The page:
Ten years ago, Ryan Gladstone was a fine arts student here at the University of Calgary studying drama. Fast-forward to the present and Gladstone is a well-established writer, performer, and director. In addition to these titles, Ryan, along with partner Bruce Horak, founded the drama group Monster Theatre, allowing them both to write and act in all their productions. The two took their name from one of more endearing characteristics of monsters.
"Monsters like Frankenstein are twisted and bizarre on the outside, yet tender and loving on the inside," explains Gladstone, drawing a parallel to his theatre group's skill at entertaining audiences using bizarre, comical dramatic techniques, while at the same time addressing serious issues. Their most recent production is particularly ambitious.
"We've been writing a whole series of plays that are about history," expresses Gladstone, describing their latest play, History of the Future. "[It's about] the history of mankind's perception of the future."
In History, Gladstone and Horak along with Gladstone's brother Jeff, play themselves as scientists who build a time machine and journey through time and space in search of answers to humanity's most pondered questions. The play explores what the future could be like through the views of science, science fiction and religion. From Nostradamus to aliens from outer space, the trio address deep philosophical questions like "what is at the end of it all?" and reveal the answers through puppetry, singing and other creative dramatic techniques.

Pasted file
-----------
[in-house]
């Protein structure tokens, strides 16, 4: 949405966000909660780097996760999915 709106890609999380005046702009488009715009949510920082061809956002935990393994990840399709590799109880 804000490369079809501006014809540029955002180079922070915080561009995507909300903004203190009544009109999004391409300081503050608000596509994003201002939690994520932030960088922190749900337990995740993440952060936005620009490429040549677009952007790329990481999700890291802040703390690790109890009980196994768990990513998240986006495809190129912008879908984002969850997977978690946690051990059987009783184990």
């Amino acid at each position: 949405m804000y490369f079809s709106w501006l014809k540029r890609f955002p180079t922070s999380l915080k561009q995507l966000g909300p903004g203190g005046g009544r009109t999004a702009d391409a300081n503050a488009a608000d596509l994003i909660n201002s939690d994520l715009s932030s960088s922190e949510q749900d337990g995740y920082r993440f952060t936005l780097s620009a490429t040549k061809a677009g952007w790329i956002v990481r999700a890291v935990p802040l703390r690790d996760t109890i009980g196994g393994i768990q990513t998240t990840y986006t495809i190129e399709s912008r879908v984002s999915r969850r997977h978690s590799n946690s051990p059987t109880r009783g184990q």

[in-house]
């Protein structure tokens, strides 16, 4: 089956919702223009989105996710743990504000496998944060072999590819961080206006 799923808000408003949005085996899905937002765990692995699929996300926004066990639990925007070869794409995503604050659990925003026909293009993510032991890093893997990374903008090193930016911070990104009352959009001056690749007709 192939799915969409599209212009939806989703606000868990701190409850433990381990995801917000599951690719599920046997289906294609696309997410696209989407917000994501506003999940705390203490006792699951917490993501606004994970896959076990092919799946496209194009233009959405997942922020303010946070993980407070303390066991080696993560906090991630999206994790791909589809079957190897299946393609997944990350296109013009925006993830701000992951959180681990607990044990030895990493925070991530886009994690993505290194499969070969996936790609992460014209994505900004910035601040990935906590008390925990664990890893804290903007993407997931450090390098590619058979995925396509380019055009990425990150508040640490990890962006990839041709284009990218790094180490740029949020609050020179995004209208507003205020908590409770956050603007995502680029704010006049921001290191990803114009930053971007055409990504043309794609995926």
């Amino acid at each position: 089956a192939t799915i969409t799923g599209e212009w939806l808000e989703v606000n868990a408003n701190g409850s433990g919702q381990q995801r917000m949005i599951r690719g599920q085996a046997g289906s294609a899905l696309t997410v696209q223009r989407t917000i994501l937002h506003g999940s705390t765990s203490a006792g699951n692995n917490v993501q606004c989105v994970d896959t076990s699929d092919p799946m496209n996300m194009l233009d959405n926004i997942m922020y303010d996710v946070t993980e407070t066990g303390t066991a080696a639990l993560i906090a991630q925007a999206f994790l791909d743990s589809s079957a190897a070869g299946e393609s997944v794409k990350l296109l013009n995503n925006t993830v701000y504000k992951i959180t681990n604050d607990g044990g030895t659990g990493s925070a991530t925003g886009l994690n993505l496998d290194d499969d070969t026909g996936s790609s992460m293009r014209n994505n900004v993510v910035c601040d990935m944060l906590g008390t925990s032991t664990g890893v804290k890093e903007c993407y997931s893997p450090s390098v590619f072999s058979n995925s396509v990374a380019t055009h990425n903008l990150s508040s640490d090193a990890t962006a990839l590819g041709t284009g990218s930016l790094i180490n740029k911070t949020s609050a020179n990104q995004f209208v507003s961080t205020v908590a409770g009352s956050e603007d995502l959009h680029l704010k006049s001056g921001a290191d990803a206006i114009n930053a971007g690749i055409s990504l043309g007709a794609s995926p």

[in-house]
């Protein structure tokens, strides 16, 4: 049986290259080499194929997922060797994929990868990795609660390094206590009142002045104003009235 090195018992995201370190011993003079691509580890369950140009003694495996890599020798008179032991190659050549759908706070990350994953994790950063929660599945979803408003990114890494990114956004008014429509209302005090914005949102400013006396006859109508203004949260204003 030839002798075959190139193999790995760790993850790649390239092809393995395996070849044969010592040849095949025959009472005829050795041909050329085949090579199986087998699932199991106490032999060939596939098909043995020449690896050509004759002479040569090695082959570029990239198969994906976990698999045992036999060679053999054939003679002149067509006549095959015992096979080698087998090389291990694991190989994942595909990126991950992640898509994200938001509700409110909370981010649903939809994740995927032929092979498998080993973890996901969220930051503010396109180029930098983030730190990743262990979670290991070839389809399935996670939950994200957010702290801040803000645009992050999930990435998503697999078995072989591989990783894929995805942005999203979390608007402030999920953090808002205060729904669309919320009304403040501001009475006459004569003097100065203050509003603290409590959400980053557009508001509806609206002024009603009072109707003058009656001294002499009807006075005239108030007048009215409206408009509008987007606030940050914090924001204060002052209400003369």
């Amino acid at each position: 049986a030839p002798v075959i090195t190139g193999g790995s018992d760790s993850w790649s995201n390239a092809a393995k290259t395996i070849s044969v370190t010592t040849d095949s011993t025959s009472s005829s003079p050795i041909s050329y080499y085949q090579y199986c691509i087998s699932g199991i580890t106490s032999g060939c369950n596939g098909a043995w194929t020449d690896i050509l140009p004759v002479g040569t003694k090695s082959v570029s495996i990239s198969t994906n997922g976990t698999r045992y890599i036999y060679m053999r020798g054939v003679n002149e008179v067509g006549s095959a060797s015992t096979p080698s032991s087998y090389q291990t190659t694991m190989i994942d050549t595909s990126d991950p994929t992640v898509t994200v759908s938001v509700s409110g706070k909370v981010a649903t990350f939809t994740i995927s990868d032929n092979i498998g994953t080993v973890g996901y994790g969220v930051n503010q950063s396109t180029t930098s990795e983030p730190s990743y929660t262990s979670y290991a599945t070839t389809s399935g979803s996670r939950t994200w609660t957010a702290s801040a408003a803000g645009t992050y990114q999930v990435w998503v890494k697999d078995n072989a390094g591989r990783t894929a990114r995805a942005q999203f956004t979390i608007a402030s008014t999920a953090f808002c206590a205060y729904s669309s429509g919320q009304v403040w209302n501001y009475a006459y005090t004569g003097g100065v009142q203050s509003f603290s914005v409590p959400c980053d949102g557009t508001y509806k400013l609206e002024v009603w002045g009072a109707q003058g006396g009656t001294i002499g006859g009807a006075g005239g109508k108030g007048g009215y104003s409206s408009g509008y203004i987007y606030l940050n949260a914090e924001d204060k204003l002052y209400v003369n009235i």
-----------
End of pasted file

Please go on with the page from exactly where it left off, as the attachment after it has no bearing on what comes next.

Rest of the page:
"We came up with the idea with Michael Green from One Yellow Rabbit to do a history of the future and it sort of spawned from there," Gladstone comments. "This idea itself is about two years old and it takes that long for it to germinate. We needed to find a venue for it and get the personnel together. We have directors from New Mexico to designers from Toronto. Some of us are living in Vancouver and some of us are living in Toronto."
In addition to co-ordinating the production team, the writers also devoted their time to research. After all, writing a story heavily based on facts requires large amounts of studying.
"We put a lot of thought into it and didn't just try to think of funny stuff," Gladstone explains. "We hope to bring up some issues that [the audience] hasn't thought of before. We live right now on the threshold of the most fascinating period in the history of the world. The internet has increased the access to information and the newest one that is coming is the mapping of the genome, which is going to change everything."
History of the Future promises an exciting, prophetic and often scientific adventure that is anything but ordinary. We can't tell what the future holds but Gladstone and the rest of Monster Theatre are eager to show you their predictions. Who knows, you may even experience the apocalypse and return to tell about it.